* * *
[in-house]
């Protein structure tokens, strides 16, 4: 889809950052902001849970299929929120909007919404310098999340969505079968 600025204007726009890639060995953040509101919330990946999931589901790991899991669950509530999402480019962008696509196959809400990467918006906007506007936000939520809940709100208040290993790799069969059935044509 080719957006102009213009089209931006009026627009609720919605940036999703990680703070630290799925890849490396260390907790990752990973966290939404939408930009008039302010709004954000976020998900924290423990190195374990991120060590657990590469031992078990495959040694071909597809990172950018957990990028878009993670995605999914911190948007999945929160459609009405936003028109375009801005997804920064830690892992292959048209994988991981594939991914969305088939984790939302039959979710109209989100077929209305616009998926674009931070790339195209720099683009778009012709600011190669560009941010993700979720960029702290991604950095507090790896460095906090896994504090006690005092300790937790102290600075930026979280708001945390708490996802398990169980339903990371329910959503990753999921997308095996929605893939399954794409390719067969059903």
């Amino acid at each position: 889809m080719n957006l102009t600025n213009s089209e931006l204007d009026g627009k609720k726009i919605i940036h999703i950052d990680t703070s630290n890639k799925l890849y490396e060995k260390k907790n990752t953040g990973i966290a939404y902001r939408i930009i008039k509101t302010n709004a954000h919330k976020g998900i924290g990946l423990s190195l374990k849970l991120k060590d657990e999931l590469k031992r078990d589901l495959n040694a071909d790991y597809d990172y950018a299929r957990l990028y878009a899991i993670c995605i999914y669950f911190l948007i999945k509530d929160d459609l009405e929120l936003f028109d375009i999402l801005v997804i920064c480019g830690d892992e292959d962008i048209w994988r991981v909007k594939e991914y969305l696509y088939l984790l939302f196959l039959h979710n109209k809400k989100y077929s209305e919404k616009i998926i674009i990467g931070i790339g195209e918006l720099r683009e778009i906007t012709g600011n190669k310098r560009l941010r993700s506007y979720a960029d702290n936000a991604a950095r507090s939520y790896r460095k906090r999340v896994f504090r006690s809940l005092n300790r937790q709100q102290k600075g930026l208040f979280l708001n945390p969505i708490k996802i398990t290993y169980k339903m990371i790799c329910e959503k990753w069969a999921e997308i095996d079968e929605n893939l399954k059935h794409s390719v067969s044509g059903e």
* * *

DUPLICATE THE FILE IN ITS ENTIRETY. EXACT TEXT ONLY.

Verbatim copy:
[in-house]
């Protein structure tokens, strides 16, 4: 889809950052902001849970299929929120909007919404310098999340969505079968 600025204007726009890639060995953040509101919330990946999931589901790991899991669950509530999402480019962008696509196959809400990467918006906007506007936000939520809940709100208040290993790799069969059935044509 080719957006102009213009089209931006009026627009609720919605940036999703990680703070630290799925890849490396260390907790990752990973966290939404939408930009008039302010709004954000976020998900924290423990190195374990991120060590657990590469031992078990495959040694071909597809990172950018957990990028878009993670995605999914911190948007999945929160459609009405936003028109375009801005997804920064830690892992292959048209994988991981594939991914969305088939984790939302039959979710109209989100077929209305616009998926674009931070790339195209720099683009778009012709600011190669560009941010993700979720960029702290991604950095507090790896460095906090896994504090006690005092300790937790102290600075930026979280708001945390708490996802398990169980339903990371329910959503990753999921997308095996929605893939399954794409390719067969059903």
């Amino acid at each position: 889809m080719n957006l102009t600025n213009s089209e931006l204007d009026g627009k609720k726009i919605i940036h999703i950052d990680t703070s630290n890639k799925l890849y490396e060995k260390k907790n990752t953040g990973i966290a939404y902001r939408i930009i008039k509101t302010n709004a954000h919330k976020g998900i924290g990946l423990s190195l374990k849970l991120k060590d657990e999931l590469k031992r078990d589901l495959n040694a071909d790991y597809d990172y950018a299929r957990l990028y878009a899991i993670c995605i999914y669950f911190l948007i999945k509530d929160d459609l009405e929120l936003f028109d375009i999402l801005v997804i920064c480019g830690d892992e292959d962008i048209w994988r991981v909007k594939e991914y969305l696509y088939l984790l939302f196959l039959h979710n109209k809400k989100y077929s209305e919404k616009i998926i674009i990467g931070i790339g195209e918006l720099r683009e778009i906007t012709g600011n190669k310098r560009l941010r993700s506007y979720a960029d702290n936000a991604a950095r507090s939520y790896r460095k906090r999340v896994f504090r006690s809940l005092n300790r937790q709100q102290k600075g930026l208040f979280l708001n945390p969505i708490k996802i398990t290993y169980k339903m990371i790799c329910e959503k990753w069969a999921e997308i095996d079968e929605n893939l399954k059935h794409s390719v067969s044509g059903e």